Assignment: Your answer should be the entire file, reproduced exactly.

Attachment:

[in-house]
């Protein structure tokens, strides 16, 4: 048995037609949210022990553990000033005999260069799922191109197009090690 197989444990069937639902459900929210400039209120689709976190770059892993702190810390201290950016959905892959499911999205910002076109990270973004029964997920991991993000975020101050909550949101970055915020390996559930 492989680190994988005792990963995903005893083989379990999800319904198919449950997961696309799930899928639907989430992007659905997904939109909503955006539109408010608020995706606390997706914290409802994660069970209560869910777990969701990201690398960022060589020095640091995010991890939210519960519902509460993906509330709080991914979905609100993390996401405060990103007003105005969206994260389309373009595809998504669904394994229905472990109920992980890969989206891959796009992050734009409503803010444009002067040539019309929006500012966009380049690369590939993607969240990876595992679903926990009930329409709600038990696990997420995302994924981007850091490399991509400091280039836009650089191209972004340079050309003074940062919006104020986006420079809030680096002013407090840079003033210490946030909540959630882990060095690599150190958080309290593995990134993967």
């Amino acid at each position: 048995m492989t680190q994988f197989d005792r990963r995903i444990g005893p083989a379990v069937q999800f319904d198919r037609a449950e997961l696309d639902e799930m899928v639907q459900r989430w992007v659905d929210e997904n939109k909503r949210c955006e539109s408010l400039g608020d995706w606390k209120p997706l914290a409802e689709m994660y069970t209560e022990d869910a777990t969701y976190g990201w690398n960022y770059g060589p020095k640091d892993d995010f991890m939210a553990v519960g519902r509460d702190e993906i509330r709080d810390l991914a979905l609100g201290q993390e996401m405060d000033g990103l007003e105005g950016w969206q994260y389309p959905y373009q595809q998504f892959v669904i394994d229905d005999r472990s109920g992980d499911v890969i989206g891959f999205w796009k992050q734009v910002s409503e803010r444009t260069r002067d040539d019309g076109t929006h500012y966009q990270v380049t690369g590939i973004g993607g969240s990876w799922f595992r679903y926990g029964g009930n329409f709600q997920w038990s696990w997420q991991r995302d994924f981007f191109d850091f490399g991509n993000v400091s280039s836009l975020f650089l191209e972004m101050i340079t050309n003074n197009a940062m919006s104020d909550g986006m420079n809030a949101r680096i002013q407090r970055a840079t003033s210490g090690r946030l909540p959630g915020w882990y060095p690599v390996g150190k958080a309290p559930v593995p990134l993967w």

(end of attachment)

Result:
[in-house]
């Protein structure tokens, strides 16, 4: 048995037609949210022990553990000033005999260069799922191109197009090690 197989444990069937639902459900929210400039209120689709976190770059892993702190810390201290950016959905892959499911999205910002076109990270973004029964997920991991993000975020101050909550949101970055915020390996559930 492989680190994988005792990963995903005893083989379990999800319904198919449950997961696309799930899928639907989430992007659905997904939109909503955006539109408010608020995706606390997706914290409802994660069970209560869910777990969701990201690398960022060589020095640091995010991890939210519960519902509460993906509330709080991914979905609100993390996401405060990103007003105005969206994260389309373009595809998504669904394994229905472990109920992980890969989206891959796009992050734009409503803010444009002067040539019309929006500012966009380049690369590939993607969240990876595992679903926990009930329409709600038990696990997420995302994924981007850091490399991509400091280039836009650089191209972004340079050309003074940062919006104020986006420079809030680096002013407090840079003033210490946030909540959630882990060095690599150190958080309290593995990134993967």
């Amino acid at each position: 048995m492989t680190q994988f197989d005792r990963r995903i444990g005893p083989a379990v069937q999800f319904d198919r037609a449950e997961l696309d639902e799930m899928v639907q459900r989430w992007v659905d929210e997904n939109k909503r949210c955006e539109s408010l400039g608020d995706w606390k209120p997706l914290a409802e689709m994660y069970t209560e022990d869910a777990t969701y976190g990201w690398n960022y770059g060589p020095k640091d892993d995010f991890m939210a553990v519960g519902r509460d702190e993906i509330r709080d810390l991914a979905l609100g201290q993390e996401m405060d000033g990103l007003e105005g950016w969206q994260y389309p959905y373009q595809q998504f892959v669904i394994d229905d005999r472990s109920g992980d499911v890969i989206g891959f999205w796009k992050q734009v910002s409503e803010r444009t260069r002067d040539d019309g076109t929006h500012y966009q990270v380049t690369g590939i973004g993607g969240s990876w799922f595992r679903y926990g029964g009930n329409f709600q997920w038990s696990w997420q991991r995302d994924f981007f191109d850091f490399g991509n993000v400091s280039s836009l975020f650089l191209e972004m101050i340079t050309n003074n197009a940062m919006s104020d909550g986006m420079n809030a949101r680096i002013q407090r970055a840079t003033s210490g090690r946030l909540p959630g915020w882990y060095p690599v390996g150190k958080a309290p559930v593995p990134l993967w």